No details were given on the surface or timing of any potential race but it’s safe to say it could be a close one if the two do indeed lace ’em up. Hill’s best 100m time was 10.19 back in 2014 while Schwartz posted a personal best of 10.09 in June and got his silver medal in Finland at the IAAF world championships with a 10.22.
It’s Michigan-Michigan State week in college football which means hijinks are bound to happen around the region between supporters of Big Blue and the Spartans.
Case in point came on Thursday as police opened an investigation into an incident near MSU’s Sparty statue on campus after a bit of vandalism occurred yesterday morning that had many blaming their cross-state rivals. Per the Lansing State Journal:
Michigan State University Police were called Tuesday just before 4 a.m. to the area of the Sparty statue for a report of vandalism, Capt. Doug Monette said. They found a blue “M” spray painted on the sidewalk near the statue, likely in support of the University of Michigan. Monette said the investigation is open and ongoing.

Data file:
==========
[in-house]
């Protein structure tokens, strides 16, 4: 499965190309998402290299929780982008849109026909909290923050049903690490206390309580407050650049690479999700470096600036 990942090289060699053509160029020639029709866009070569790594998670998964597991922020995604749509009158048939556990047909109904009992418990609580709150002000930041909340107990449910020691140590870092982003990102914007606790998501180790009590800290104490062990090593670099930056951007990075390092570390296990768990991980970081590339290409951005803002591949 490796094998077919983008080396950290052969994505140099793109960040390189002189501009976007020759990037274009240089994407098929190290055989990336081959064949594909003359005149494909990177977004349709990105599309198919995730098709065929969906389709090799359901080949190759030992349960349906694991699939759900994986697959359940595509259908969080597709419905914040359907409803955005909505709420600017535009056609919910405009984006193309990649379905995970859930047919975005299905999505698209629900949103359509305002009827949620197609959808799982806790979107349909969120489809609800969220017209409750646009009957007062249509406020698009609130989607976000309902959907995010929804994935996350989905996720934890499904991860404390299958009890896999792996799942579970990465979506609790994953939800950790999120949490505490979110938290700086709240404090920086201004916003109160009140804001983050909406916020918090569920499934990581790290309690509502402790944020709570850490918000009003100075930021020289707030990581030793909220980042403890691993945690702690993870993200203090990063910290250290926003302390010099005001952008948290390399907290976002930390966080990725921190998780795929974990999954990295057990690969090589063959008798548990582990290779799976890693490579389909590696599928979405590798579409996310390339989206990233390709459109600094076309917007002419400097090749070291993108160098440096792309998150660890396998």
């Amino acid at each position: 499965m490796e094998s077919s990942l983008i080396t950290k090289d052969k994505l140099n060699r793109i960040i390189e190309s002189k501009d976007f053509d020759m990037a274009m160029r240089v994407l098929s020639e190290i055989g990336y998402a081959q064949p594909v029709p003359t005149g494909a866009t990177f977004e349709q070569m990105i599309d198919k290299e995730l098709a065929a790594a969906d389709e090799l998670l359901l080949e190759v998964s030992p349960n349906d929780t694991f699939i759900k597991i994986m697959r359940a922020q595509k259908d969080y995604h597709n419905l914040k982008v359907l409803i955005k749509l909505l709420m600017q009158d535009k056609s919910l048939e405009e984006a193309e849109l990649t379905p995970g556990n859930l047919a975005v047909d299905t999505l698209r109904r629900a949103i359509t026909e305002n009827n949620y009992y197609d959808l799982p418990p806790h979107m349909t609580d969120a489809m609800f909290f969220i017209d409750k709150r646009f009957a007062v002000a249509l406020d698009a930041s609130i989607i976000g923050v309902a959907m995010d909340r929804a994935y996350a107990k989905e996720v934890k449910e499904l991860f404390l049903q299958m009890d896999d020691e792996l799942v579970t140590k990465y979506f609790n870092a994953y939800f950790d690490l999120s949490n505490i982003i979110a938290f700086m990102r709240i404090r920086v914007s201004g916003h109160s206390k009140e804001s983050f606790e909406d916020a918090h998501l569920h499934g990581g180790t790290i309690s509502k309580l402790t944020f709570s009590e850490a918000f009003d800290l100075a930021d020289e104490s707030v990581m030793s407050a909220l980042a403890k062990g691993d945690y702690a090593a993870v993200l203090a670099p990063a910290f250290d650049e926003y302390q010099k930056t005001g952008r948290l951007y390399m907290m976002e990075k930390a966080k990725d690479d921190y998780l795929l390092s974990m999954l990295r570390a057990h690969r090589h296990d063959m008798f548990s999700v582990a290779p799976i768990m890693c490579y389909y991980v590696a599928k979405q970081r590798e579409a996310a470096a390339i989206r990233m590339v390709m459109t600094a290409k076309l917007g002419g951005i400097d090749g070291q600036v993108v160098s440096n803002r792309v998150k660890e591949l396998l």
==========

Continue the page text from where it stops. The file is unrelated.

Yeah, going to go out on a limb there and confirm the ‘blue M’ was the handiwork of somebody who roots for the Wolverines on Saturday.
The story didn’t specify where the spray-painted logo was in relation to the Sparty statue but it couldn’t have been too close because it appears that students typically sit around the statue during rivalry week to protect it from vandalism just like this. Head coach Mark Dantonio was caught delivering pizzas to those watching over the statue by Big Ten Network just hours before the reported spray painting took place as luck would have it.
Next year it appears as though Michigan State will have to expand their perimeter of student onlookers so as to discourage such hijinks in the future after this latest incident in East Lansing.
No. 5 LSU hosts No. 22 Mississippi State this weekend in Death Valley for a big game within the SEC West that also holds some significant national implications as well. This contest between the Tigers and Bulldogs has been an underrated game the past few years and you can bet the night game atmosphere on Saturday will only add to that.
LSU is ramping things up a bit more however with a surprising new uniform for the game however. The new look, unveiled on Twitter Thursday afternoon, is designed to pay homage to the 1918 “Silent Season” at the school where students and players left campus to fight in World War I instead of clashing on the gridiron.